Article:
Gov. Dannel P. Malloy and the K-MAX. At left is Neal Keating, the company's president.
Gov. Dannel P. Malloy and the K-MAX. At left is Neal Keating, the company's president.
Gov. Dannel P. Malloy and the K-MAX. At left is Neal Keating, the company’s president.
Gov. Dannel P. Malloy and the K-MAX. At left is Neal Keating, the company’s president.

Bloomfield – More than three years after a trade mission to China, Gov. Dannel P. Malloy celebrated Tuesday what he says were the fruits of that trip: An order from China for two K-MAX helicopters, a rugged utility aircraft manufactured by Kaman Aerospace.

The K-MAX, which is returning to production after a hiatus of 11 years, is a single-seat, heavy lift aircraft used in logging, fighting forest fires and delivering cargo. The Marine Corps used two unmanned versions to resupply forward bases in Afghanistan.

The helicopters will be used by the China Department of Forestry for firefighting.

“This transaction with China opens up a whole new marketplace, a very extensive marketplace, a very large marketplace and a place that is dealing with its own environmental issues around fire as an outcome of climate change,” Malloy said.

Malloy and Neal Keating, the chief executive of Kaman, spoke to reporters in a flight-test hangar, standing in front of three K-MAX helicopters, an ugly-duckling aircraft with a bulbous nose and two intermeshed rotors.

The craft was the last designed by the company’s founder, Charles Kaman, who had a fondness for counter-rotating helicopters. They are powered by intermeshed rotors spinning in opposite directions, a configuration that provides stability without a tail rotor.

The K-MAX design makes it relatively cheap to build, operate and maintain. Keating calls it “a helicopter to do dull, dirty work.”

It was produced from early 1994 to 2004, when business dried up and Kaman closed its production line. The company produced about 35 aircraft, with a price estimated in the aviation press of between $5 million and $8 million.

Keating said the helicopters it built for the Marines cost about $7 million, not including the Lockheed Martin modifications that allowed the craft to fly without an onboard pilot.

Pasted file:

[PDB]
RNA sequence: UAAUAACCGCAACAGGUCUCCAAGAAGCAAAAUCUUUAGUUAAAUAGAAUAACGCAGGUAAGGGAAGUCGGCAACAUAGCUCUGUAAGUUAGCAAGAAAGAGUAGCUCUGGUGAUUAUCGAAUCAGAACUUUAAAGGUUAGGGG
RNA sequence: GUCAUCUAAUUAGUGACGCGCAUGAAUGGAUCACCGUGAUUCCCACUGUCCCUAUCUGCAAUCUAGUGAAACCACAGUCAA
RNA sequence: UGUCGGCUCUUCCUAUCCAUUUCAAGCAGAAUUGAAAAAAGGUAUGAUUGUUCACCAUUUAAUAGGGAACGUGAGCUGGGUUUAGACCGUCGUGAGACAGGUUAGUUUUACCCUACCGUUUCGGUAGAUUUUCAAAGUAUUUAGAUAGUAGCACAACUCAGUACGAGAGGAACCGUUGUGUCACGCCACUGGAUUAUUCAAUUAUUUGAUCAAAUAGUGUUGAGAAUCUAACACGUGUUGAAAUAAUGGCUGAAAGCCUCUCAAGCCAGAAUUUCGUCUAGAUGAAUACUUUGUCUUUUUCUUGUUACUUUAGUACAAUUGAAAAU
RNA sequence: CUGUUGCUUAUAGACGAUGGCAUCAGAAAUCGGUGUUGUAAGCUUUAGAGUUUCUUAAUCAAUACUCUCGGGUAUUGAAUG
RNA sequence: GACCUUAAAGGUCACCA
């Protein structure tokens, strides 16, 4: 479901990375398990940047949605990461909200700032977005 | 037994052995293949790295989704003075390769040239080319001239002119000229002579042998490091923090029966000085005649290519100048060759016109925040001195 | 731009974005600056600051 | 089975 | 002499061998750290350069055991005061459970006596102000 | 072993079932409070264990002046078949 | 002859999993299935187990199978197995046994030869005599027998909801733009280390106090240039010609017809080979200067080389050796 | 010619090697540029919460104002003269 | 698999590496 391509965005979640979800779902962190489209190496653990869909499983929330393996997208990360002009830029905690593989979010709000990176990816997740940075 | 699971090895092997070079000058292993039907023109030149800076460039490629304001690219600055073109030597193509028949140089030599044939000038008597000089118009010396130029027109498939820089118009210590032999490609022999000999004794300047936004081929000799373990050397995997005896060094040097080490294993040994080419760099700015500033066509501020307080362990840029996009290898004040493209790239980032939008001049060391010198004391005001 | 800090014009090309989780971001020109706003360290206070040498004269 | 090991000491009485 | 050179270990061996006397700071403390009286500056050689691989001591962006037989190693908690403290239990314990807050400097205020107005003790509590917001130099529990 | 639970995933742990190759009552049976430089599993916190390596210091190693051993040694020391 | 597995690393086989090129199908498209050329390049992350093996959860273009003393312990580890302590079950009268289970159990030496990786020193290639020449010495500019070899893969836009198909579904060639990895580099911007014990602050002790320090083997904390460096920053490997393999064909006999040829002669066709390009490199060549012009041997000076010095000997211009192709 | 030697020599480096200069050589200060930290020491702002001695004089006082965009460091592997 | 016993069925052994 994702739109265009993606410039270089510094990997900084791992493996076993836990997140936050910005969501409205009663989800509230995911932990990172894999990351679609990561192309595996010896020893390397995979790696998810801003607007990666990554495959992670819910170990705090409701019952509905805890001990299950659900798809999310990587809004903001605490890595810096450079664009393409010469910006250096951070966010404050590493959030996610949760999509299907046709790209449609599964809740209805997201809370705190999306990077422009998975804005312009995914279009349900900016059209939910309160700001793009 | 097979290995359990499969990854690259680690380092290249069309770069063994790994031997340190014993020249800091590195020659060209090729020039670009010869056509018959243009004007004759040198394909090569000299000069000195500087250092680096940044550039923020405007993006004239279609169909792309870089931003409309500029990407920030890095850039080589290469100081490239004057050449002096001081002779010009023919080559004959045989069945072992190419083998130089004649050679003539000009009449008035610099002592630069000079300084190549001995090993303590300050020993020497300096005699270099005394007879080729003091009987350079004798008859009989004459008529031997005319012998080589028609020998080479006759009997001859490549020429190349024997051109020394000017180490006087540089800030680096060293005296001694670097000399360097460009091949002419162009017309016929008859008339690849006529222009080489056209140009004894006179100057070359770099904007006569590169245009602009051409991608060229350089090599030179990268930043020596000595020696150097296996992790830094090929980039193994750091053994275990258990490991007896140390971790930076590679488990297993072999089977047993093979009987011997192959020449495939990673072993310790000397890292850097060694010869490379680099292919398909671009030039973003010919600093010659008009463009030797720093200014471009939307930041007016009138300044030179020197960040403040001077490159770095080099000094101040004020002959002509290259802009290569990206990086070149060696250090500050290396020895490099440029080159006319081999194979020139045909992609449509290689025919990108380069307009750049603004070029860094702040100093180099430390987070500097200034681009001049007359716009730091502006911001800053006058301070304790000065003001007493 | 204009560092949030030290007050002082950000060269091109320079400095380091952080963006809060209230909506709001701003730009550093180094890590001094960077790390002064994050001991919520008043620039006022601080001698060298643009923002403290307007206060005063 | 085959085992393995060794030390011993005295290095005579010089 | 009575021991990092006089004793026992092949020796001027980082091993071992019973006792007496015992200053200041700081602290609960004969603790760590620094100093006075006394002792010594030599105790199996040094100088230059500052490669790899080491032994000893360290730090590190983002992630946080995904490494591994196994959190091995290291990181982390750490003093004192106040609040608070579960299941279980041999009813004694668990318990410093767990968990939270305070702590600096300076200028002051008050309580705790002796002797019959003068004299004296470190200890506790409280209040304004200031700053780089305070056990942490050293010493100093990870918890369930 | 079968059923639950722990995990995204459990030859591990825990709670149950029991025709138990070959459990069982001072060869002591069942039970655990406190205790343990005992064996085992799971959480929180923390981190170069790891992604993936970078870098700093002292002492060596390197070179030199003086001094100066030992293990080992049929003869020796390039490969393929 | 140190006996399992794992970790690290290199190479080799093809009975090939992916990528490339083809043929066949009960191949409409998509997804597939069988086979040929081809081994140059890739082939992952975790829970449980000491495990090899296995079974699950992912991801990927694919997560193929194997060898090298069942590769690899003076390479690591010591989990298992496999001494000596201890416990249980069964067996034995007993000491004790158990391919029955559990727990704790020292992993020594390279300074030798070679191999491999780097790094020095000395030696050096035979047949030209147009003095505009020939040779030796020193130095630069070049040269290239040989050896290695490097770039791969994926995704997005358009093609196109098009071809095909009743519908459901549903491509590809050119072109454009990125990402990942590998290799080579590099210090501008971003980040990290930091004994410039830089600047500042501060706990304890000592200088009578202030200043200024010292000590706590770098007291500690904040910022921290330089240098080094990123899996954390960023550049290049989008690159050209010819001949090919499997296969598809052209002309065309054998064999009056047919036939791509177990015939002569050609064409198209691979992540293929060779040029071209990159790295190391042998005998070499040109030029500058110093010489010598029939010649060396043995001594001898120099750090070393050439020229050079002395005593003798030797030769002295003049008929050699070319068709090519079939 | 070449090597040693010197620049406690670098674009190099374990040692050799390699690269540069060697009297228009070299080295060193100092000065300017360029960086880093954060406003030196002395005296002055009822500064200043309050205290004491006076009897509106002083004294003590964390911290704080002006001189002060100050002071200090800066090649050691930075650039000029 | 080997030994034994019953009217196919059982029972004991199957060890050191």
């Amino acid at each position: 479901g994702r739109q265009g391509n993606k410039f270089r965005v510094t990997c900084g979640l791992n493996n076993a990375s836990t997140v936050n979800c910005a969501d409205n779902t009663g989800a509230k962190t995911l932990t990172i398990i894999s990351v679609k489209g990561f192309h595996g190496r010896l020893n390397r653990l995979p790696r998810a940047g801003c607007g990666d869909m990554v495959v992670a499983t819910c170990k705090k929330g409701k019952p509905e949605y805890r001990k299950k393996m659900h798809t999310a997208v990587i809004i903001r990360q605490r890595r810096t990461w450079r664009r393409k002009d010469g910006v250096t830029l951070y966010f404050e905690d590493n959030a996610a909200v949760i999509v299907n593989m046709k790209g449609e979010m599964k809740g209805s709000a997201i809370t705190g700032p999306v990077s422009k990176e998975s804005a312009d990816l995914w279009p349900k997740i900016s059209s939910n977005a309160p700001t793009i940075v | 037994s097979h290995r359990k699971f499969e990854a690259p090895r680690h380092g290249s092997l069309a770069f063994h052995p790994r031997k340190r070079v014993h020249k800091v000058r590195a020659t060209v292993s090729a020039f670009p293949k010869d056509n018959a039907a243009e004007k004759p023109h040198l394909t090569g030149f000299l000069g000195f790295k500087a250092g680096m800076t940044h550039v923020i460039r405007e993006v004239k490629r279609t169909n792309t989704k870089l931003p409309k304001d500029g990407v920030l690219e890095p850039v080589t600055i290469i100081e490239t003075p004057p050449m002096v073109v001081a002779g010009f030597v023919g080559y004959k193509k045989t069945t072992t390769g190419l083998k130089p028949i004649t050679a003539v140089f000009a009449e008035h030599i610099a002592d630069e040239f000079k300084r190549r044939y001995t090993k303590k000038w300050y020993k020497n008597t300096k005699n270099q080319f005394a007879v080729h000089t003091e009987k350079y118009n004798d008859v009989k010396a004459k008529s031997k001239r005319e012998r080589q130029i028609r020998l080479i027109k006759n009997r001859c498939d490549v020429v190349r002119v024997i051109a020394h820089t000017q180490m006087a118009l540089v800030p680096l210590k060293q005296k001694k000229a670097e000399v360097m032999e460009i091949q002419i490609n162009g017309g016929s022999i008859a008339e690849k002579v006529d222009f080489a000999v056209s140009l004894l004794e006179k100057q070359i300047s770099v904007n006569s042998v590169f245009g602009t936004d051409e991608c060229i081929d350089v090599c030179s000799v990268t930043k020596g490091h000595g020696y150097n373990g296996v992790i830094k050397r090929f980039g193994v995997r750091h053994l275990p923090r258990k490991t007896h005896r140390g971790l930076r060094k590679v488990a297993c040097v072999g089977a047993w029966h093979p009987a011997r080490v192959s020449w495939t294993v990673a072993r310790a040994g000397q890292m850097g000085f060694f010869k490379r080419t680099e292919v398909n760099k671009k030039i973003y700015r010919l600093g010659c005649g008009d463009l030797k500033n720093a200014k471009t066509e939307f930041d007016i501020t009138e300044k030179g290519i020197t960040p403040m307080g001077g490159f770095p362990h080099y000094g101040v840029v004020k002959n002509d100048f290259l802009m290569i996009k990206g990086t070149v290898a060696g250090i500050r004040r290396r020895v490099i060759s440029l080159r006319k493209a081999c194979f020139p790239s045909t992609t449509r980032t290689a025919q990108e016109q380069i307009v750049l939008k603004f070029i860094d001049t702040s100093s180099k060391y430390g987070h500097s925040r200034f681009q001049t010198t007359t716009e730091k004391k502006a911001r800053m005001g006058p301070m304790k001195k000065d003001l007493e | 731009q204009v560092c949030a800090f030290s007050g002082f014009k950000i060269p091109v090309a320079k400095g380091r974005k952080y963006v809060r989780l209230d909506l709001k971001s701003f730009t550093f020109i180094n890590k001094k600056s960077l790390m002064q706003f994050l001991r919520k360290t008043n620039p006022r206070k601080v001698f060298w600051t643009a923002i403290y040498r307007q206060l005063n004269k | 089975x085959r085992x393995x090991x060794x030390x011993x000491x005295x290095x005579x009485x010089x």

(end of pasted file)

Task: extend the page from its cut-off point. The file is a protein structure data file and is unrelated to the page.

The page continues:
Kaman plans to produce at least 10 helicopters in its latest production run, with eight of the 10 already under contract. The first helicopters will be deliver in 2017 to two existing customers, Rotex Helicopter of Switzerland and U.S.-based Helicopter Express.

The new aircraft will be produced in Bloomfield and Jacksonville, Fla.

On a trade mission led by Malloy in 2012, officials from Kaman and the U.S. Department of Commerce had their first meeting with Chinese forestry officials.

Anne S. Evans, director of the Commerce Department’s office in Connecticut, who was on the trip, said the presence of high-ranking elected officials is helpful in opening doors.

“It makes a huge difference,” she said.

Keating said Kaman is optimistic that getting into the Chinese market will mean more orders. China only flies 600 helicopters, compared to 10,000 in the U.S.

The reopened production line is expected to stabilize employment, but not immediately create new jobs at Kaman, which employs 1,100 employees in Connecticut, including 900 on its main Bloomfield campus.

Kaman is a small player in the helicopter industry, with about $600 million of its annual $1.8 billion in revenue derived from its aerospace business. By comparison, Sikorsky Aircraft reported about $7.5 billion in revenue from sales last year.

Mark is the Capitol Bureau Chief and a co-founder of CT Mirror. He is a frequent contributor to WNPR, a former state politics writer for The Hartford Courant and Journal Inquirer, and contributor for The New York Times.

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